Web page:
|The finished product, with onions and orange bell pepper topping.|
Pizza is my absolute favorite food ever. I could eat it every day and never get sick of it. I've always found a way to fit it in to my regular eating, and it is usually take out of some kind – local pizzerias, Pizza Hut, Papa John's, whatever. Any pizza is good pizza as far as I'm concerned.
Anyway, I've experimented over the years with homemade pizza, but was never super happy with the results. Happy enough, sure, but never like, "WOW!"
I finally figured it out. I had a good basic recipe to use, but until I started playing with the amount of dough per pizza and the temperature at which it's cooked, I was just never super impressed with my results. This is the recipe that I've been using. It's pretty similar to many you'll find out there on the interwebs, and it's a good recipe that's easy to make, and quick to boot. You don't necessarily have to let the dough rise before using it, and many times I don't. If you have more time and you DO let it rise more, it will only taste better.
OK, I know. You're probably like, but Amy, you're talking about losing weight and stuff. Why are you posting about pizza? Well, let me tell you, the recipe I have arrived at (and shown in the above photo) ends up being about 850 calories for the whole 12" pizza. For me, that's a generous meal since I tend to eat 1600-2000 calories a day. I can eat the whole pizza. As someone who likes to eat a lot of food at a sitting, this is a dream come true.
Does that sound weird?
Oh, well. I've lost 70 pounds in the past eight months, so...
Anyway. I use the recipe I linked above but I use one quarter of it per pizza. This makes for a really tasty, slightly crunchy thin crust. I used to use the whole recipe for one pizza of about the same size, which resulted in a really poofy, chewy crust and not as much bang for your calorie buck. I never thought I'd like a thin crust better than thick, but that's exactly what happened.
|The pizza before cooking, using the peel to transfer it to the pizza stone.|
What else? Oh yes, the sauce. In the interest of convenience, I've been trying different canned or jarred sauces. Muir Glen's Organic is nice, though does seem to retain a bit of tinniness from its metal container; the one I liked best recently is one new to me by a company called Mids. It's jarred and the ingredients list is very simple. In the future, though, I will aim to create my own homemade. I have in the past and simply used a can of tomato sauce simmered with spices, which was fine but nothing special. Mids will be my go-to for now. I like my pizza fairly saucy and so I'm generous when spreading it around.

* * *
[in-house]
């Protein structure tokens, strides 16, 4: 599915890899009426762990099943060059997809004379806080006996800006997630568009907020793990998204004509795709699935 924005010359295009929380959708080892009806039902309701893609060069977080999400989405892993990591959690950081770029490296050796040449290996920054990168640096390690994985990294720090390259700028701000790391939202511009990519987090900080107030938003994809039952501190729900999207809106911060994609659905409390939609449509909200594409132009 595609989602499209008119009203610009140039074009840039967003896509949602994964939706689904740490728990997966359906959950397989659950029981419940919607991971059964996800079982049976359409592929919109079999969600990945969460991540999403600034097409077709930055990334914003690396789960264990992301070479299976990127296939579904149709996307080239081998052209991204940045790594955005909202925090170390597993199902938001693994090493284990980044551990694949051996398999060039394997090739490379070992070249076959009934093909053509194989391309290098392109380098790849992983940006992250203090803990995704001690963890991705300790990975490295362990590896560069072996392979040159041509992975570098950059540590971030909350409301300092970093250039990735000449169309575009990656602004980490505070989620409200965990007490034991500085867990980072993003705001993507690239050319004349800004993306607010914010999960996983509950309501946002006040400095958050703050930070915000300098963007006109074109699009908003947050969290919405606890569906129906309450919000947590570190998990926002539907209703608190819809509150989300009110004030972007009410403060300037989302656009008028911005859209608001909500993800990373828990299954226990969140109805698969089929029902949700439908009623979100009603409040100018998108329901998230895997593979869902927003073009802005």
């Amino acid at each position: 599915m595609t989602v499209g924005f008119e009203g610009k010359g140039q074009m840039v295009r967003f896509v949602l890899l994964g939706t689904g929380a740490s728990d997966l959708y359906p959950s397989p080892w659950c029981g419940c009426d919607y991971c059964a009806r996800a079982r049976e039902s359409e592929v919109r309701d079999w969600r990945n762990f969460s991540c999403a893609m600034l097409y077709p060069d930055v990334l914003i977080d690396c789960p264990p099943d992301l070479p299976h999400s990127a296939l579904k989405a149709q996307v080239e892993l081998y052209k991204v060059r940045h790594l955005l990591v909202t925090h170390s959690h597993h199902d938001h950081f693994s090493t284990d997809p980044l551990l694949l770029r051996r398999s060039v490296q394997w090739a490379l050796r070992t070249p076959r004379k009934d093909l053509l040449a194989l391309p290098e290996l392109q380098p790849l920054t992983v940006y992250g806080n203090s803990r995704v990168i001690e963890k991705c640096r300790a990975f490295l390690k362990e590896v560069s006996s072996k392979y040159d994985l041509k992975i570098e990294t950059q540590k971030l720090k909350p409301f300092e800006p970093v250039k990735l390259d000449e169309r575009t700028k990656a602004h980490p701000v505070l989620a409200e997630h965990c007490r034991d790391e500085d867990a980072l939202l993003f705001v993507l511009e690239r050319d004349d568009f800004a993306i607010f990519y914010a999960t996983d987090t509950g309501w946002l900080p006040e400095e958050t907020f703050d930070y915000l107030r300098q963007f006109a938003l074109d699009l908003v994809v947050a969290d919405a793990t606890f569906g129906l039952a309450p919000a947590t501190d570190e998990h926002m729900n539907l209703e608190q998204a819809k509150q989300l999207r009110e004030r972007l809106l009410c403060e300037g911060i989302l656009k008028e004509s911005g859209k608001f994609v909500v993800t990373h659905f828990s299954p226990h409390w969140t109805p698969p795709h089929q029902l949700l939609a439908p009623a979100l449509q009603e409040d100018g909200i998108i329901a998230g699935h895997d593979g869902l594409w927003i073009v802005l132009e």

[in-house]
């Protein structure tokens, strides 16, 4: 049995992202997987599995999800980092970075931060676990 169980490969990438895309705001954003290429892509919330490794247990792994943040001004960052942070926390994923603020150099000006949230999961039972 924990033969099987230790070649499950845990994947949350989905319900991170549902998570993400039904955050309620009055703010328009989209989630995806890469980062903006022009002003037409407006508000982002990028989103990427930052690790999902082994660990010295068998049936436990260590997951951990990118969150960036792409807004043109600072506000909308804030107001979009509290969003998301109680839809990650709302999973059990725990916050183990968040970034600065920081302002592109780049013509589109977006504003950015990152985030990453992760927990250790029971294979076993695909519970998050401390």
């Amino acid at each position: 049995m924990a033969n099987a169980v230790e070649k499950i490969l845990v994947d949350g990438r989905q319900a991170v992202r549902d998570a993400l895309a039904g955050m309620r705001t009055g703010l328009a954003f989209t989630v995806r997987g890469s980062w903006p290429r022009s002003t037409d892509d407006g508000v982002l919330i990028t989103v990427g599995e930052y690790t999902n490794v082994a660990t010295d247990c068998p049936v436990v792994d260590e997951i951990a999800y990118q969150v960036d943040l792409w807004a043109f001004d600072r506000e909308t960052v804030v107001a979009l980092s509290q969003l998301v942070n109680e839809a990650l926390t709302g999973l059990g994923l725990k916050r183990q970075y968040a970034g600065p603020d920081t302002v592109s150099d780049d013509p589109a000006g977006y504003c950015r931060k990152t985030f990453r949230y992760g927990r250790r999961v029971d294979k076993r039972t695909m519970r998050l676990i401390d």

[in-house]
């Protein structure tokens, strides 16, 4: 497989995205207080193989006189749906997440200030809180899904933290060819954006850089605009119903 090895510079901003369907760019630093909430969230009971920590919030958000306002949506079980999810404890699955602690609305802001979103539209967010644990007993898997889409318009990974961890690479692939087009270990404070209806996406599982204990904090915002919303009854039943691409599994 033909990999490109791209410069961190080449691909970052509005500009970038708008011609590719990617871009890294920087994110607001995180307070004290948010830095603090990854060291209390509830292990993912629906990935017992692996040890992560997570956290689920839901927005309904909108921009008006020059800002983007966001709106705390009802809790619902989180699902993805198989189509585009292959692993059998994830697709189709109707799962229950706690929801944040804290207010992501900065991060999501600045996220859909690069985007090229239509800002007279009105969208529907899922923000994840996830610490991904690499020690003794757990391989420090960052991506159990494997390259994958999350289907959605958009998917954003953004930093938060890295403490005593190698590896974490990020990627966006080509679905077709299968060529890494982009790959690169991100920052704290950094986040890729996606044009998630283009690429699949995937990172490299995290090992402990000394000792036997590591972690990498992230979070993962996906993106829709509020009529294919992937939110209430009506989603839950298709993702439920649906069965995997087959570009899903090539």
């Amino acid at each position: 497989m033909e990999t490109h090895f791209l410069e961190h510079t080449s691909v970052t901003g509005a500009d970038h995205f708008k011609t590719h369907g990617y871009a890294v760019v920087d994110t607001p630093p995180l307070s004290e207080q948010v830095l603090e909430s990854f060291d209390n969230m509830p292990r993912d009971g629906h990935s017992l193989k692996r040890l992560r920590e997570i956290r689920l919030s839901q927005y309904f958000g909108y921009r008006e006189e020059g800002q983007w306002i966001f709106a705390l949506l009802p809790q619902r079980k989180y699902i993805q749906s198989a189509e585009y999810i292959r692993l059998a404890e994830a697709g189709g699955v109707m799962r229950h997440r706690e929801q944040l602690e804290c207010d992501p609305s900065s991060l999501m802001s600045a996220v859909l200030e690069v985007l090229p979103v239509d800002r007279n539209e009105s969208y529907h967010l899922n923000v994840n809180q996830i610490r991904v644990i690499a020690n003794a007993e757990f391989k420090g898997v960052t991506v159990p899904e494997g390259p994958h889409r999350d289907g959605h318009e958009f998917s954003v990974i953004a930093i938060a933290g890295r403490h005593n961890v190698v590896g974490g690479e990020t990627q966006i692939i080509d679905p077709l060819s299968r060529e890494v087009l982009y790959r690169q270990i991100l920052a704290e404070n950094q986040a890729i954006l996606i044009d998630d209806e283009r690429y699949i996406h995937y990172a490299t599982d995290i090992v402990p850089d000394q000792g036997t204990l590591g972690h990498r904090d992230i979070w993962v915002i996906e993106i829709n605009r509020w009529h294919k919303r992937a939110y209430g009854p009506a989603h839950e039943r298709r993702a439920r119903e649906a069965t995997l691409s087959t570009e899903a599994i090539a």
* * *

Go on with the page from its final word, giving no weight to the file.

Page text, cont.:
Note: if you are using a peel to transfer your pizza to the stone, make sure to flour it so that it will come off the peel more easily. I used to have a lot of trouble with the dough sticking to the peel, but the flour really helps as does waiting to assemble the pie until you have all the ingredients ready and can put it all together quickly. It gives the dough less time to get sticky. ;)
Finally, the cheese. Sure, I could get all fancy with it, but I usually buy store brand shredded mozzarella. I don't bother with part-skim and get whole milk cheese because the difference in the calorie and fat content isn't enough to bother me, and that way I get full flavor and meltiness. One thing I have done recently is half the amount of cheese I put on the pie. This sounds crazy, but I was putting on a full two cups of cheese on my 12" pizzas. I really thought that's what made a pizza so good – lots of cheese. However, I discovered that one cup does just fine and has so many fewer calories.
A little special touch before I throw it into the oven is gently spraying a fine olive oil mist on top, along with a sprinkling of oregano and red pepper flakes.
The result is an absolutely delicious pie that I can't even believe I made myself. Seriously. It is also, as you might imagine, quite filling.
|Yum yum yum yum yum.|
The long and short of it:
1 tbsp. active dry yeast
1 cup warm water
1 tsp. each sugar and salt
2 tbsp. olive oil
2.5 cups flour
In a medium to large bowl, sprinkle the yeast on top of the warm water, and let it dissolve and foam for a few minutes. Then add the remaining ingredients and stir together until it forms a slightly sticky dough. Turn out on a lightly floured surface and knead for several minutes until smooth, adding sprinkles of flour if needed (not too much, though!). At this point you can use the dough right away, or you can form it into a ball in a lightly oiled bowl, letting it rise for however long... a few minutes, an hour, overnight in the fridge...
For a lovely, very thin crust, divide the dough into four balls. Each ball will make a 12" pizza. Or, for thicker crusts use half the recipe per pizza, or the whole darn thing for one doughy crust. I start by using my hands to stretch the dough, but especially for the thin crust a rolling pin is really key. You'll want to lightly flour the pin as well as you're using it.
Made as I've shown it here with onion and orange bell pepper, each pizza has about 850 calories, 92 g carbs, 38 g fat (19 g saturated, but I'm not afraid of fat, so.), 37 g protein. I hope you enjoy!